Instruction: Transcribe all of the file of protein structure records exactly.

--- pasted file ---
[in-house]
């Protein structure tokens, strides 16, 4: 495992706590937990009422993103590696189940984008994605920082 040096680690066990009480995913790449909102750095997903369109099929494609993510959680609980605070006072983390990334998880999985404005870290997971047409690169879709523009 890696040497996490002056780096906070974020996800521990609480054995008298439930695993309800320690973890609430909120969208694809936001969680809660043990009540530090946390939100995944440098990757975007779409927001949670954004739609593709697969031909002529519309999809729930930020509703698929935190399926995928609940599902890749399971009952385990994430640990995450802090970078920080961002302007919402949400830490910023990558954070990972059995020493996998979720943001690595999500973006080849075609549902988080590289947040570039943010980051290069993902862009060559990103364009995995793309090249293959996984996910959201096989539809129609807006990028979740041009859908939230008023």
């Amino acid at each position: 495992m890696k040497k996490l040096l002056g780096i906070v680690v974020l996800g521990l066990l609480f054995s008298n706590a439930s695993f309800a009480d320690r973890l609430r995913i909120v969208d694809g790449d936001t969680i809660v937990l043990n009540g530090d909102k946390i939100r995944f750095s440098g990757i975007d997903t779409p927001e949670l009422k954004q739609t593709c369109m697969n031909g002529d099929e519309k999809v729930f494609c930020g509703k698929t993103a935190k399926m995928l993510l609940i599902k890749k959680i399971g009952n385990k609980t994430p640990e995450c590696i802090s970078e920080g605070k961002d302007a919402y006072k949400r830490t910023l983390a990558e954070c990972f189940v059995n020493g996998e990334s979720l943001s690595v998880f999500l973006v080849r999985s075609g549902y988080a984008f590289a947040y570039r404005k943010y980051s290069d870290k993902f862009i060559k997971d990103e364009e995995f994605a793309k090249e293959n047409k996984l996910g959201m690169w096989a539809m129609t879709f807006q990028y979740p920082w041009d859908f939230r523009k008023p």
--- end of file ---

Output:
[in-house]
């Protein structure tokens, strides 16, 4: 495992706590937990009422993103590696189940984008994605920082 040096680690066990009480995913790449909102750095997903369109099929494609993510959680609980605070006072983390990334998880999985404005870290997971047409690169879709523009 890696040497996490002056780096906070974020996800521990609480054995008298439930695993309800320690973890609430909120969208694809936001969680809660043990009540530090946390939100995944440098990757975007779409927001949670954004739609593709697969031909002529519309999809729930930020509703698929935190399926995928609940599902890749399971009952385990994430640990995450802090970078920080961002302007919402949400830490910023990558954070990972059995020493996998979720943001690595999500973006080849075609549902988080590289947040570039943010980051290069993902862009060559990103364009995995793309090249293959996984996910959201096989539809129609807006990028979740041009859908939230008023």
């Amino acid at each position: 495992m890696k040497k996490l040096l002056g780096i906070v680690v974020l996800g521990l066990l609480f054995s008298n706590a439930s695993f309800a009480d320690r973890l609430r995913i909120v969208d694809g790449d936001t969680i809660v937990l043990n009540g530090d909102k946390i939100r995944f750095s440098g990757i975007d997903t779409p927001e949670l009422k954004q739609t593709c369109m697969n031909g002529d099929e519309k999809v729930f494609c930020g509703k698929t993103a935190k399926m995928l993510l609940i599902k890749k959680i399971g009952n385990k609980t994430p640990e995450c590696i802090s970078e920080g605070k961002d302007a919402y006072k949400r830490t910023l983390a990558e954070c990972f189940v059995n020493g996998e990334s979720l943001s690595v998880f999500l973006v080849r999985s075609g549902y988080a984008f590289a947040y570039r404005k943010y980051s290069d870290k993902f862009i060559k997971d990103e364009e995995f994605a793309k090249e293959n047409k996984l996910g959201m690169w096989a539809m129609t879709f807006q990028y979740p920082w041009d859908f939230r523009k008023p």